- Drug manufacturing. China was also one of the countries with the most establishments manufacturing drugs (including drugs for treating COVID-19) for the U.S. market in 2019. The Food and Drug Administration (FDA) inspects foreign and domestic drug manufacturers to ensure drug safety and effectiveness. But FDA temporarily postponed almost all inspections of foreign manufacturing establishments in March 2020 due to COVID-19. This lack of foreign inspections removed a critical source of information about the quality of drugs manufactured for the U.S. market.
As China continues to develop its military capabilities, it poses particular challenges to the U.S. military.
The 2018 National Defense Strategy emphasizes that a free and open Indo-Pacific region provides prosperity and security for all. However, China’s growing military capabilities may challenge U.S. access to air, space, cyberspace, and maritime domains. These capabilities can be used to deny the U.S. military’s ability to enter and conduct operations in the region. In fact, the Department of Defense’s (DOD) 2020 China Military Power Report states that China has already achieved parity with or exceeds the U.S. in several military modernization areas, including shipbuilding, land-based conventional missiles, and integrated air defense systems.
Some other defense challenges include:
- Global manufacturing. China’s dominance in global manufacturing also presents national security issues. For example, there may be concerns when parts of federal telecommunications systems, such as the State Department’s critical telecommunications equipment and services, are produced by foreign manufacturers—particularly cyber-threat nations like China.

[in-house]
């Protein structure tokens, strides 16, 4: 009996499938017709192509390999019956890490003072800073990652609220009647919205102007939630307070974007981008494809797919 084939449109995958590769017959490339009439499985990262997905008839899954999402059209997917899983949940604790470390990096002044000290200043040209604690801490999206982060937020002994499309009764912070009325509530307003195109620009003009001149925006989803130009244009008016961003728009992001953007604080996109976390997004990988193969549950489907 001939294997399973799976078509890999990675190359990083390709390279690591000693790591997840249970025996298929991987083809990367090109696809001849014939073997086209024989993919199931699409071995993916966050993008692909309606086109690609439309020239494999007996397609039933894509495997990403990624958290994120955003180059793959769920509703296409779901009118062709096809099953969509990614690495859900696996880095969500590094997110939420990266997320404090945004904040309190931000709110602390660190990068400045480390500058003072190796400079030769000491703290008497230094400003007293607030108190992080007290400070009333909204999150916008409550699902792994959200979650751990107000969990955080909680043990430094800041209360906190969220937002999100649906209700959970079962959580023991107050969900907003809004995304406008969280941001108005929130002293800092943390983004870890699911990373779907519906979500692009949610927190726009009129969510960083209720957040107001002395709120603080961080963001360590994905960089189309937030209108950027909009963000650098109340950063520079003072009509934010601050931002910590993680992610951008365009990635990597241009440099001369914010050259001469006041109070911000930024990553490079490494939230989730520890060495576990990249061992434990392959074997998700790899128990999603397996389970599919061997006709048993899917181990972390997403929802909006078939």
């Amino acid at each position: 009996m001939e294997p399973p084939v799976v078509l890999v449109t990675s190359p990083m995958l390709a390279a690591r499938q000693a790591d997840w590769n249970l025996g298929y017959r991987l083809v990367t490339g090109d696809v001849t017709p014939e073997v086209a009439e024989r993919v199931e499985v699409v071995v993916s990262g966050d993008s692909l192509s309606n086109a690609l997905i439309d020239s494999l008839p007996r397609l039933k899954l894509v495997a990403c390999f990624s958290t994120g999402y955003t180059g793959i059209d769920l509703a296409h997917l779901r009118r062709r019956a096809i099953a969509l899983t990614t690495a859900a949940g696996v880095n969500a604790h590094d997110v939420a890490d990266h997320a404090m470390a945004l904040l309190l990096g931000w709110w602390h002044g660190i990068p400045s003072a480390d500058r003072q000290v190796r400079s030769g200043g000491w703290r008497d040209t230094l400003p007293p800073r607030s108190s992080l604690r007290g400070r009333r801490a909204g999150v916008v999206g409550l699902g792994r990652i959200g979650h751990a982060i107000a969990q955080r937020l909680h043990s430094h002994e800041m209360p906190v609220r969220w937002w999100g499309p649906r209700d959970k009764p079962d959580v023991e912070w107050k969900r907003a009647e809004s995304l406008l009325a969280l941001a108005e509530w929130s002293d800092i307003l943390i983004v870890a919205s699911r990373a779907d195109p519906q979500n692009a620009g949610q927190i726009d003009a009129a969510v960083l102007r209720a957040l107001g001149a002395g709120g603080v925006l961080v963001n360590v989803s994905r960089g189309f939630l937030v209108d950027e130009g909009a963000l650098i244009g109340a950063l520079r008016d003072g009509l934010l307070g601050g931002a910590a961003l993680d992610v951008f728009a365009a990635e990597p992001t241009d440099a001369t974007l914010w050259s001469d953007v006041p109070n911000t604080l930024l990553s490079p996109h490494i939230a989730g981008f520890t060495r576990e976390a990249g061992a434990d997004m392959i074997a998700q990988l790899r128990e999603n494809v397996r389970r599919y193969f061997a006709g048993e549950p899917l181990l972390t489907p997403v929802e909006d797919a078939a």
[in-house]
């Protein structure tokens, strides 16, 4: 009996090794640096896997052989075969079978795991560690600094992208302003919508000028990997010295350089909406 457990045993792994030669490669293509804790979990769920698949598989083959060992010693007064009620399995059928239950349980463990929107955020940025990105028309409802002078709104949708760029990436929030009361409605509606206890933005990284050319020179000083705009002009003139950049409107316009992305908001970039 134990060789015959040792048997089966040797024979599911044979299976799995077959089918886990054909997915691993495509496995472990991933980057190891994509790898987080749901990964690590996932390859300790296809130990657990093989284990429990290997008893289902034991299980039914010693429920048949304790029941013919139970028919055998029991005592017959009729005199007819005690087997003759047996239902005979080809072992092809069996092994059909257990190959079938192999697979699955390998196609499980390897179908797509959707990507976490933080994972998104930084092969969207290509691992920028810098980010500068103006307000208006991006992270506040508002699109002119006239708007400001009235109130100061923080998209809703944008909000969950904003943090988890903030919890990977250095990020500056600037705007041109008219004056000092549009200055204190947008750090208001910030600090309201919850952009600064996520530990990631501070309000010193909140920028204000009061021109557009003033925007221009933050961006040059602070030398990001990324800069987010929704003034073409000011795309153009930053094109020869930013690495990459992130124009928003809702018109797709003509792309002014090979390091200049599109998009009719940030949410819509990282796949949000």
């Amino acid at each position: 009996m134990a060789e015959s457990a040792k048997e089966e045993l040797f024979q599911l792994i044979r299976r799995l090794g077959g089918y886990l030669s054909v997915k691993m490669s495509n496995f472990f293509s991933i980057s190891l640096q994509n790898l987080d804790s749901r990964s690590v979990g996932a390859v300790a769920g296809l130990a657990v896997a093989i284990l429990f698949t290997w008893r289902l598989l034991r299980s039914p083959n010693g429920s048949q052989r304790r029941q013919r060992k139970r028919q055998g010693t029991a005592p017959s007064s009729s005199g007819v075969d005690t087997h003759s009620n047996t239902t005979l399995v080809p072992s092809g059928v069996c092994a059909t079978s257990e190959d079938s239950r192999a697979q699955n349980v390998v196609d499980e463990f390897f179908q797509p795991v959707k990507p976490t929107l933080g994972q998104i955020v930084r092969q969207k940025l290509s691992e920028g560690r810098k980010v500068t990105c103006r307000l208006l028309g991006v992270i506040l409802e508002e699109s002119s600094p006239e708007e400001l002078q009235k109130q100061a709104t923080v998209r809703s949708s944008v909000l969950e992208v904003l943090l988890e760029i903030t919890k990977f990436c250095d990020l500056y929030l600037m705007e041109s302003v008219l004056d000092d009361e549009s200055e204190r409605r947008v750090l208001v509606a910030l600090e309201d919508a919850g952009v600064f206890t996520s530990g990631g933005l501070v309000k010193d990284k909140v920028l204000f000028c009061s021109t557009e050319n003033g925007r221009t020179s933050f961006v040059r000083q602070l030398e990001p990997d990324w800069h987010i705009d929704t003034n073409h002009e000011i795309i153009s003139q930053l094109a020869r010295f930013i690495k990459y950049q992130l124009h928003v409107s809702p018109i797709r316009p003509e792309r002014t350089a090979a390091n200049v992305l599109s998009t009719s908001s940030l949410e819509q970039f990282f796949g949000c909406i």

- Counterfeit parts. DOD is also at risk for receiving counterfeit or fake military-grade electronic parts from its large network of global suppliers, including companies from China. Counterfeit parts can seriously disrupt DOD’s supply chain, harm weapons systems, and endanger troops' lives.
GAO-21-106: Published: Oct 27, 2020. Publicly Released: Oct 27, 2020.
Across the world, millions of adults and children are forced into labor or service, raising humanitarian and economic concerns. Importing products made by forced labor is banned in the United States. Customs and Border Protection conducts civil enforcement to prevent goods made by forced labor from entering the country. Immigration and Customs Enforcement pursues criminal violations, such as human...
GAO-20-692: Published: Sep 24, 2020. Publicly Released: Oct 26, 2020.
Counterfeiters sometimes post photos of authentic goods on e-commerce sites, but then fill orders with fakes. These counterfeit goods infringe on intellectual property rights, and can harm the U.S. economy and threaten consumer safety. U.S. Customs and Border Protection and European customs officials are trying to combat the increasing numbers of small packages containing counterfeit goods that ar...
GAO-20-517: Published: Sep 15, 2020. Publicly Released: Sep 15, 2020.
In 2018, the President imposed tariffs on many steel and aluminum imports, and told the Department of Commerce to allow companies to request relief from paying these tariffs in certain circumstances. Commerce rejected thousands of these "tariff exclusion requests" because companies made errors in their applications. It also did not decide most of the requests within its established deadlines, whic...
GAO-20-626T: Published: Jun 2, 2020. Publicly Released: Jun 2, 2020.
The outbreak of COVID-19 has called greater attention to the United States’ reliance on foreign drug manufacturers. Much of the drug manufacturing for the U.S. market happens overseas—and drugs for treating COVID-19 are no exception. Food and Drug Administration inspections of foreign and domestic drug manufacturers are critical to ensuring drug safety and effectiveness. But FDA began to pos...
GAO-20-394: Published: May 12, 2020. Publicly Released: May 12, 2020.